Whiskey barrels (symbol picture): During the production of the Scottish national drink, there is leftover grain from which biogas can be obtained.
Photo: Leon Harris / Cultura RF / Getty Images
What is the name of the raw material for tomorrow's mobility - lithium, hydrogen, or at least ... whiskey?
In any case, the Scottish spirits distiller Glenfiddich is increasingly using biogas for its trucks from residues that arise in the production of the national drink.
The company claims to have opened gas stations for the alternative fuel at its distillery in Dufftown.
Three trucks have already been converted to biogas.
In this way, everyone saves 250 tons of CO2 a year and thus reduces greenhouse gas emissions by 95 percent.
Later, at least all of the manufacturer's 20 trucks and the entire fleet of the parent company William Grant & Sons could run on the alternative fuel.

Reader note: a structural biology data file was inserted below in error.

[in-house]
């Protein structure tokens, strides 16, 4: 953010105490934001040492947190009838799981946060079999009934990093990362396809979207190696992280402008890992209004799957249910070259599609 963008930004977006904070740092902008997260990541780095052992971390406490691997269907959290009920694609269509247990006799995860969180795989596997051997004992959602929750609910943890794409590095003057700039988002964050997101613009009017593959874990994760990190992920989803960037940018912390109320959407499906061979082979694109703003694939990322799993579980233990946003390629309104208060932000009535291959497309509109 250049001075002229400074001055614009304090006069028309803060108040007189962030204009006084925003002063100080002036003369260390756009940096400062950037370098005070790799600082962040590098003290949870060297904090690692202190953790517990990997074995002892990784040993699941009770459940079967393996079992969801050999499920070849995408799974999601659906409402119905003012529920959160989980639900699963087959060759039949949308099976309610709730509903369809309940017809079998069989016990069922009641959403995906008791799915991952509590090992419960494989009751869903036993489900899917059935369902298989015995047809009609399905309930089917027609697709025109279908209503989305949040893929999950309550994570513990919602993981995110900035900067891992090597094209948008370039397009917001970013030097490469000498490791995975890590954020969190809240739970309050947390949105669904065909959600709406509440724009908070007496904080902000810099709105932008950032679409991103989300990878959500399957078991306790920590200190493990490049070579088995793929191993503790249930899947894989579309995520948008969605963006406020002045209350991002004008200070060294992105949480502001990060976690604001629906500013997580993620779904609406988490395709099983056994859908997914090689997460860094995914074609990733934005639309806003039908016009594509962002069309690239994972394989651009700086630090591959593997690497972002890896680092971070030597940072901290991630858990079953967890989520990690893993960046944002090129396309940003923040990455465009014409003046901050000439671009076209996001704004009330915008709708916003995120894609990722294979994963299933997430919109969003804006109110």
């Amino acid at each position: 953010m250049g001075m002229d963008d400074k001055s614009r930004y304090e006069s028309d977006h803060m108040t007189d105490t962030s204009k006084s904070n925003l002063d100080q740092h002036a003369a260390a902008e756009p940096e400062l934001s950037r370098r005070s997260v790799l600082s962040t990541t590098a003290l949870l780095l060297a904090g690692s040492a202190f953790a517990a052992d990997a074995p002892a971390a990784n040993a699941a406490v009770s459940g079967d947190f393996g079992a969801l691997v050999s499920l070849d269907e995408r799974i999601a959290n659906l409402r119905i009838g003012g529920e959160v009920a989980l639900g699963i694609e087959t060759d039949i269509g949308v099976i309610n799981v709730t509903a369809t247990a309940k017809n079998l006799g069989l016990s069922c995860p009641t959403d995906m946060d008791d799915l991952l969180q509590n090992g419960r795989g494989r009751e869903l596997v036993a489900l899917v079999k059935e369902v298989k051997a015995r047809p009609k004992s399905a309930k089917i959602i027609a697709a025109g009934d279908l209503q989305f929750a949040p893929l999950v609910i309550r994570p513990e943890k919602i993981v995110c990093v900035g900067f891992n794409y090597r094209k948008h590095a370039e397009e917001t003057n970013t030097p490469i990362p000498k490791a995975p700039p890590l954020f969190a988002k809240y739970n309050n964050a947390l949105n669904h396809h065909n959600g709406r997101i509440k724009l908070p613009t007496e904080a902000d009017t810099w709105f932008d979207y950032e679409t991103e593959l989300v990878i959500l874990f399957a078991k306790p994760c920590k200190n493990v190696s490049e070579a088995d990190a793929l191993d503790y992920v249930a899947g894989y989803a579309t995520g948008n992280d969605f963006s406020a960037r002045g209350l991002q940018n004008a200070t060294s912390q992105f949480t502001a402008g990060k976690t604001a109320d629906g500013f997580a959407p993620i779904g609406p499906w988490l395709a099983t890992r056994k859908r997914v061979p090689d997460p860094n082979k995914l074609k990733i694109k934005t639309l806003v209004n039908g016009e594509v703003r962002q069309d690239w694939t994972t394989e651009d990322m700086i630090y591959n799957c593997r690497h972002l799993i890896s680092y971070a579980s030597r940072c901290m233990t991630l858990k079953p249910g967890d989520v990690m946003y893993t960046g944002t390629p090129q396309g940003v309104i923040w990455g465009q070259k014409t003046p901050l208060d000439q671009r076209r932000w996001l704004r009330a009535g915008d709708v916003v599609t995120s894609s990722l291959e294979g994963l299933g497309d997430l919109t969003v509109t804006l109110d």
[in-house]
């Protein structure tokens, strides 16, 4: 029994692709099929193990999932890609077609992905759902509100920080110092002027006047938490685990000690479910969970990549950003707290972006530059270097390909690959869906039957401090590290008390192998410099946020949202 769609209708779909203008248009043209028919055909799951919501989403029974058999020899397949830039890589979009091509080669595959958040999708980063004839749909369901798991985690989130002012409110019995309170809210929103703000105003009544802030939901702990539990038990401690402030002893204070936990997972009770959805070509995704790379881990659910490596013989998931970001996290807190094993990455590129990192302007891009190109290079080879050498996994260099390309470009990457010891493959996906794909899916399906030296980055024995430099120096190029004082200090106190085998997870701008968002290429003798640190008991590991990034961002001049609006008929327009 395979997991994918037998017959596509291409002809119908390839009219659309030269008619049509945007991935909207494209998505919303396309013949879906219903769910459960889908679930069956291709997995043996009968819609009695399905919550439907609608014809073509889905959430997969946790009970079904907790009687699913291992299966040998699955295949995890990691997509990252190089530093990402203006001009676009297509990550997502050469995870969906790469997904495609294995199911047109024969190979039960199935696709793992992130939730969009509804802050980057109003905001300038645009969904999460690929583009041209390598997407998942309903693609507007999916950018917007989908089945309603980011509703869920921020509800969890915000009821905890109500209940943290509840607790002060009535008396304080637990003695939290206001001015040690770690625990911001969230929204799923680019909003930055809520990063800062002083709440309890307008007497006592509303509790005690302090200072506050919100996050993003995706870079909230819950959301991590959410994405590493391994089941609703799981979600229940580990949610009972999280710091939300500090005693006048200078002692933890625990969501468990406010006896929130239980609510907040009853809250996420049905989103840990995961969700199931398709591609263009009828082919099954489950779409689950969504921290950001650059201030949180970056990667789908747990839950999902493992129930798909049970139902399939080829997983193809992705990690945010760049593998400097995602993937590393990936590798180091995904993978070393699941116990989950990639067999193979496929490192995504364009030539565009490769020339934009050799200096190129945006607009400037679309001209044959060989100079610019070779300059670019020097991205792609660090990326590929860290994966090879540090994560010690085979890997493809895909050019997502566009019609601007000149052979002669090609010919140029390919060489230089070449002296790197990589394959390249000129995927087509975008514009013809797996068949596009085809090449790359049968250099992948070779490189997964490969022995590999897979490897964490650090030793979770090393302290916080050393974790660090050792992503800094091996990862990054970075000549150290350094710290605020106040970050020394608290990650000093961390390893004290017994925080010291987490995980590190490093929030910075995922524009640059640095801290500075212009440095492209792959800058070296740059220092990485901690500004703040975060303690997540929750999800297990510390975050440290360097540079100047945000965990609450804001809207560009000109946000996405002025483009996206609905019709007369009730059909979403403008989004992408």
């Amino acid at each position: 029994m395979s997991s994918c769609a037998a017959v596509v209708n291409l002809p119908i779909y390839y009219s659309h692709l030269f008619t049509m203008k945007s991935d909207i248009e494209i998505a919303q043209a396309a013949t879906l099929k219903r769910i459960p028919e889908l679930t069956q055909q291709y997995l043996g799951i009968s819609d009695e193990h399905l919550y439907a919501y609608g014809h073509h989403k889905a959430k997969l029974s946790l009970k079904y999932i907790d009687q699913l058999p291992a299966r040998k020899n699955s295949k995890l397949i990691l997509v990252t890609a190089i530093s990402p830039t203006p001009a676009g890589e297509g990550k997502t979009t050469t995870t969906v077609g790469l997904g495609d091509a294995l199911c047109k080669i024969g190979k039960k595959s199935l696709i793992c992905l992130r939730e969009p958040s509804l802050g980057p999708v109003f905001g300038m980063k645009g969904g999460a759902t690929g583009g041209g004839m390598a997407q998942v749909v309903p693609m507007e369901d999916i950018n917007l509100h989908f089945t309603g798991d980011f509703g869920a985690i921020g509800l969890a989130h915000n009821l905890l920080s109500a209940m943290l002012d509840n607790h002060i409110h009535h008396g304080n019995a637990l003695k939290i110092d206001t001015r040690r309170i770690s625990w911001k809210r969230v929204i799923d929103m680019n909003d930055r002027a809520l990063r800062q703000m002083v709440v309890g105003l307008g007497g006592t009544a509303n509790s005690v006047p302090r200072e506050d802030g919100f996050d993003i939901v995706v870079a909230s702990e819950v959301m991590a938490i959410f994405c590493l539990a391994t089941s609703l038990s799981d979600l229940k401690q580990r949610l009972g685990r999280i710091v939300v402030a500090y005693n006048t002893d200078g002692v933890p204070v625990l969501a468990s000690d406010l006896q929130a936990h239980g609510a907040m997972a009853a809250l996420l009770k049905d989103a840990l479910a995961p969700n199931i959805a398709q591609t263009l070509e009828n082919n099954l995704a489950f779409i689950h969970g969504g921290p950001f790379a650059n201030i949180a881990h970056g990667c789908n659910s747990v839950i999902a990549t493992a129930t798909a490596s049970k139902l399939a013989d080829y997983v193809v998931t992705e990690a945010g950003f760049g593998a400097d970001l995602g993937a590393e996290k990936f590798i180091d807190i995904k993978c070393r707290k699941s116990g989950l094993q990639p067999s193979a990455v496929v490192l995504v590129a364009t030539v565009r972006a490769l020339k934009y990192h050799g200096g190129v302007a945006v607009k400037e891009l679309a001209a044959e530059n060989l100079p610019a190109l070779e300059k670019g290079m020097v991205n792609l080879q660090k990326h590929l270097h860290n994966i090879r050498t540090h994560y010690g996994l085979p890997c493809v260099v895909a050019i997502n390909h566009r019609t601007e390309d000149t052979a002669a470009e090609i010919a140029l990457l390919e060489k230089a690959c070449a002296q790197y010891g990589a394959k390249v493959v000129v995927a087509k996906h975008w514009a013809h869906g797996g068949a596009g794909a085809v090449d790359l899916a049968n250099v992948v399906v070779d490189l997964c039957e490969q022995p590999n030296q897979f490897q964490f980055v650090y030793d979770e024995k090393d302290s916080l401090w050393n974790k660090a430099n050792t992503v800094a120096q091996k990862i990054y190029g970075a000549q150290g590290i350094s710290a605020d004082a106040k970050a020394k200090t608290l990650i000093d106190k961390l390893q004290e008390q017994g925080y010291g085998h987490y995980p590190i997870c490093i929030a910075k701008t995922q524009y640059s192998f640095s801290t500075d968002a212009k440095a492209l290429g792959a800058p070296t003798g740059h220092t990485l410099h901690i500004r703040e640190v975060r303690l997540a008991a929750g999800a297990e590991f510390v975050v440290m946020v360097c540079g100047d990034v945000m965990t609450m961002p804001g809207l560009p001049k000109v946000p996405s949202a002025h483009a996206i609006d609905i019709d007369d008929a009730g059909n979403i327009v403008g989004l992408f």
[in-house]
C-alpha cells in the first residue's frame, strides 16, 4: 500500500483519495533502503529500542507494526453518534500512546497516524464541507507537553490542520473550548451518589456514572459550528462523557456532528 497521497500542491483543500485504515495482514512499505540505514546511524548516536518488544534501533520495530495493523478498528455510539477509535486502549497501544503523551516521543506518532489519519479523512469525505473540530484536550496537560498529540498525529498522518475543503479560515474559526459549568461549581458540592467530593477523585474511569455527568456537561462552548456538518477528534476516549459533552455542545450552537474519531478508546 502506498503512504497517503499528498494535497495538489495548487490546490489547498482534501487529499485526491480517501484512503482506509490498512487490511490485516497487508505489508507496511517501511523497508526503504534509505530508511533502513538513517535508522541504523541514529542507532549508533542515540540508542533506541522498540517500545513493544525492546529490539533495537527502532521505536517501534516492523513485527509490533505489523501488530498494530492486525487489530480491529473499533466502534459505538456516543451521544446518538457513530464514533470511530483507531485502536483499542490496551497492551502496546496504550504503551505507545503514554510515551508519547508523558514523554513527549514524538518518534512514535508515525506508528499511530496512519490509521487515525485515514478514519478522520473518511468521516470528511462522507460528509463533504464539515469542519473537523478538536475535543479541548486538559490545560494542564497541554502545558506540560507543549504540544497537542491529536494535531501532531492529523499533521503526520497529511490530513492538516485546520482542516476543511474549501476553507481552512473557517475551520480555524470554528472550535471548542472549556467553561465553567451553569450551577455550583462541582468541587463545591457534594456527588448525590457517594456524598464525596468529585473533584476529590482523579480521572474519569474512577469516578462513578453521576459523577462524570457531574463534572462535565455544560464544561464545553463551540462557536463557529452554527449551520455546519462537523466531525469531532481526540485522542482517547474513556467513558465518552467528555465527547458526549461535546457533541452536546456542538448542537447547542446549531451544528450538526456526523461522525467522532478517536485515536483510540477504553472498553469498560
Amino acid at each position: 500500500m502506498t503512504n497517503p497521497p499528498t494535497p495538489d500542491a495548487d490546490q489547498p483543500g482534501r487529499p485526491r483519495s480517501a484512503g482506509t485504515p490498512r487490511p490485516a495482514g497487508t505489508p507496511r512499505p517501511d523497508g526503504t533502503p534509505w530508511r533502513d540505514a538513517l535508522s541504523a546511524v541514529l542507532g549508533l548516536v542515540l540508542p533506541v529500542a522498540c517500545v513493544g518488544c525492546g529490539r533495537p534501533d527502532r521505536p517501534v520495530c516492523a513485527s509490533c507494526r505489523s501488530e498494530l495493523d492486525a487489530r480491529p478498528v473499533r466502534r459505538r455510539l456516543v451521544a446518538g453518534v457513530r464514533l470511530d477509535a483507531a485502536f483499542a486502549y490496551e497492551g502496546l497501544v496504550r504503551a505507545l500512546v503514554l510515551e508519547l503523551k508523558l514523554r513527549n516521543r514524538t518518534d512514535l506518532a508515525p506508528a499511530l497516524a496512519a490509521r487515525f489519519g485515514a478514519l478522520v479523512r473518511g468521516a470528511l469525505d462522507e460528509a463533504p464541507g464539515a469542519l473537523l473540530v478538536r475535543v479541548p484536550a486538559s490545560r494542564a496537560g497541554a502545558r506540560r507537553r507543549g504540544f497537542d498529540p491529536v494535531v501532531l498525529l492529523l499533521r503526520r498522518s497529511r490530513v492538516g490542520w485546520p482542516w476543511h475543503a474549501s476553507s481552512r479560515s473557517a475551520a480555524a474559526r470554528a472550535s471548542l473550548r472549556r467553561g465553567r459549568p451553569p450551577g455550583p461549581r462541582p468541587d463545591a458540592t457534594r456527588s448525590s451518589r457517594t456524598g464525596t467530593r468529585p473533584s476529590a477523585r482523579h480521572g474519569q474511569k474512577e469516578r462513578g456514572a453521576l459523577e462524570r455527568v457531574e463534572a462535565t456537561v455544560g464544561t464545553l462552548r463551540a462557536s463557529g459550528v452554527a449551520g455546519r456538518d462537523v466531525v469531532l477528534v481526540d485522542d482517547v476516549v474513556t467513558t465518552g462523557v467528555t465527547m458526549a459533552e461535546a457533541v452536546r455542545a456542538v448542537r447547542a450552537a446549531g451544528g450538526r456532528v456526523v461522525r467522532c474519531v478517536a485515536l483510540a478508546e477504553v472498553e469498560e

It is made from grains that are left over from whiskey production.
So far, most of them have been used to produce protein-rich cattle feed, said plant manager Stuart Watts.
In a fermentation process, bacteria could also break down the grains into gas.
The family business sells more than 14 million bottles of single malt whiskey a year.
William Grant & Sons is considered the third largest whiskey producer in Scotland, behind Diageo (with brands like "Johnnie Walker" and "J&B") and Chivas ("Ballantines", "The Glenlivet" and others).
The Scottish spirits manufacturer is not the first company to run its vehicles with self-produced fuel.
The municipal waste disposal company Hamburgwasser uses digester gas for this purpose, which is obtained from sewage sludge.
nis / Reuters